Take the 2-minute tour ×
Physics Stack Exchange is a question and answer site for active researchers, academics and students of physics. It's 100% free.

I am reading in some book: "The glass transition is similar in appearance to a second-order phase transition, but it is not a true thermodynamic phase transition. This is because the transition temperature depends on the rate at which we do the experiment."

What's the matter with that rate? Is it only a question of mathematical definition of thermodynamic phase or is there any physical reason to exclude rate-dependent transitions?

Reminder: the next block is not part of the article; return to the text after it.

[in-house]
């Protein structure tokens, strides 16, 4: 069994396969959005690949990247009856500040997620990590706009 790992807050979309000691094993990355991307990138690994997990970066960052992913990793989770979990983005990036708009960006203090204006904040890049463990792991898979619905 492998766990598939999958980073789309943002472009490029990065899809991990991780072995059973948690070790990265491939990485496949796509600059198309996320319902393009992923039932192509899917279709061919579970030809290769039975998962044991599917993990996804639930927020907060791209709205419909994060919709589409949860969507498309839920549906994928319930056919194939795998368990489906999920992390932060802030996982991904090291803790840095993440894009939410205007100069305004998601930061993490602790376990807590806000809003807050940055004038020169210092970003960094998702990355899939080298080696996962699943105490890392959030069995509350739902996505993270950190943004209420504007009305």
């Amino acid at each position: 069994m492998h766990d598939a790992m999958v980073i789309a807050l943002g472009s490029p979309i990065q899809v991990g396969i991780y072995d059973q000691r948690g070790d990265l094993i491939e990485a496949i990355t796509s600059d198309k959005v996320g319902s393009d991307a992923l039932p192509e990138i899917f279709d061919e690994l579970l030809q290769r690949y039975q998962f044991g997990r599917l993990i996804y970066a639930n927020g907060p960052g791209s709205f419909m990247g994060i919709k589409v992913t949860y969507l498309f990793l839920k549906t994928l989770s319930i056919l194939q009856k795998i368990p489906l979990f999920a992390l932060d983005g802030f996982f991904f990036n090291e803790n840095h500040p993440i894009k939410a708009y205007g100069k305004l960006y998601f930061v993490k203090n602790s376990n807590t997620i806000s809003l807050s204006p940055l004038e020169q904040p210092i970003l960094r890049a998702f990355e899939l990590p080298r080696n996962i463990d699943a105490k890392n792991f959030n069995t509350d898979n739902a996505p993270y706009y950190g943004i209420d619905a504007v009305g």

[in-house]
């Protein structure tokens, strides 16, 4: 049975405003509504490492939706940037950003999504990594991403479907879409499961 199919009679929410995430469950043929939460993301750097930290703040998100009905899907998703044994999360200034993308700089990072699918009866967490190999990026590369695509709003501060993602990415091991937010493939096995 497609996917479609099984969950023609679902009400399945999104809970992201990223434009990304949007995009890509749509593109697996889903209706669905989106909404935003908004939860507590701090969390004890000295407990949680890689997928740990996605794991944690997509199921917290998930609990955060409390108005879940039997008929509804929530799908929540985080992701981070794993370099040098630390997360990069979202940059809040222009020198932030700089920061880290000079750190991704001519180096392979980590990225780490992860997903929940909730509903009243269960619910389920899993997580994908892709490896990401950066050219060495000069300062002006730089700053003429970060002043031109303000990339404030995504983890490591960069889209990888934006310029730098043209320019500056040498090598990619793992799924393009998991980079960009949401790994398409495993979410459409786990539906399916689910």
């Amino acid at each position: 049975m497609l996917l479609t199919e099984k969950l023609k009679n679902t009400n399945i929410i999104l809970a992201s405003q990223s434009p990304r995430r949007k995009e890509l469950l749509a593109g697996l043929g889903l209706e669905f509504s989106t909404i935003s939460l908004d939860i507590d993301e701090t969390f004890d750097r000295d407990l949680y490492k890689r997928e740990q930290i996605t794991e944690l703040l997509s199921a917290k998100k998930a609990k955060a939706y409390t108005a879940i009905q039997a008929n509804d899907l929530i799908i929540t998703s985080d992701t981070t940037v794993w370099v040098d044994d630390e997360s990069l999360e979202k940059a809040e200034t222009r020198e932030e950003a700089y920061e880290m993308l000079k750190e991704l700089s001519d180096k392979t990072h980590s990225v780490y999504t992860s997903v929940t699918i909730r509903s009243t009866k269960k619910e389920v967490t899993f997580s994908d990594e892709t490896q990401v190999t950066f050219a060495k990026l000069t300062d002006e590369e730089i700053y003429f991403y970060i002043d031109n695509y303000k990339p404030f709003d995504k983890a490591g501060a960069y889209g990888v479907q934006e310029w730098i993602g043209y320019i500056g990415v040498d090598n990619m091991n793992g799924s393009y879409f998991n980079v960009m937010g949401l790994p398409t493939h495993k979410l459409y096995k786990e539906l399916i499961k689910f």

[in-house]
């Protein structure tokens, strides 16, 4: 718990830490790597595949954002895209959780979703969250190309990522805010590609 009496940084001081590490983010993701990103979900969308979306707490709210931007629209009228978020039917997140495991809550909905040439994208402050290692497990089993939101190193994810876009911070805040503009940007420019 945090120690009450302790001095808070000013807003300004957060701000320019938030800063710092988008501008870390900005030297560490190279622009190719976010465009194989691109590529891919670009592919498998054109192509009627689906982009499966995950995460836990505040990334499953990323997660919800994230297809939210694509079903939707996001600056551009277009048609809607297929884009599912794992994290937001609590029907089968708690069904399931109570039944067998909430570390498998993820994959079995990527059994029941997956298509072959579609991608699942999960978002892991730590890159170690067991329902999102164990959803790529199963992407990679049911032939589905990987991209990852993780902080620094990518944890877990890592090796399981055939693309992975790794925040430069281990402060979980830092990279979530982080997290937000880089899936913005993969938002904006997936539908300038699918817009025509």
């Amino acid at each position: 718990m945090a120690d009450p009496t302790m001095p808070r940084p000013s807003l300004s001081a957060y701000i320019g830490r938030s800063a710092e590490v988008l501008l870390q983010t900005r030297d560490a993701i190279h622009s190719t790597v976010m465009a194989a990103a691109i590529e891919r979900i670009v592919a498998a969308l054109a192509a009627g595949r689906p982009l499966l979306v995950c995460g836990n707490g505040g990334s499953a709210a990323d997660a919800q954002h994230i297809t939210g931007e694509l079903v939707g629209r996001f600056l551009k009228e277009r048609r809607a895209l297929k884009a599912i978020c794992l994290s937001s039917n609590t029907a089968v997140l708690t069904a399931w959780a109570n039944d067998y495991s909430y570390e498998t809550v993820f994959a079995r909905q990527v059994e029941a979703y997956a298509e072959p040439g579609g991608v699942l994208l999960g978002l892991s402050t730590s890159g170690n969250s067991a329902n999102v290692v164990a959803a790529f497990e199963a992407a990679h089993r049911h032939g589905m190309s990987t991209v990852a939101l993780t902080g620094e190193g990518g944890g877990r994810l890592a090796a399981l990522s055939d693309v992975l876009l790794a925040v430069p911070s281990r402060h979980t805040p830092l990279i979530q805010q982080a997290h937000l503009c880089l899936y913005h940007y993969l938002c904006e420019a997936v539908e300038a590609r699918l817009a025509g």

share|improve this question

1 Answer 1

up vote 1 down vote accepted

Thermodynamic phase transitions are defined as discontinuities in (derivatives) of the free energy. Thus, they are about differences in equilibrium properties, even though often we end up measuring a non-equilibrium property because it's easier. But nowhere in this framework does a rate-dependent, i.e. non-equilibrium, situation occur, and therefore the glass transition is not a "proper" phase transition in that sense.

share|improve this answer

Your Answer


By posting your answer, you agree to the privacy policy and terms of service.

Not the answer you're looking for? Browse other questions tagged or ask your own question.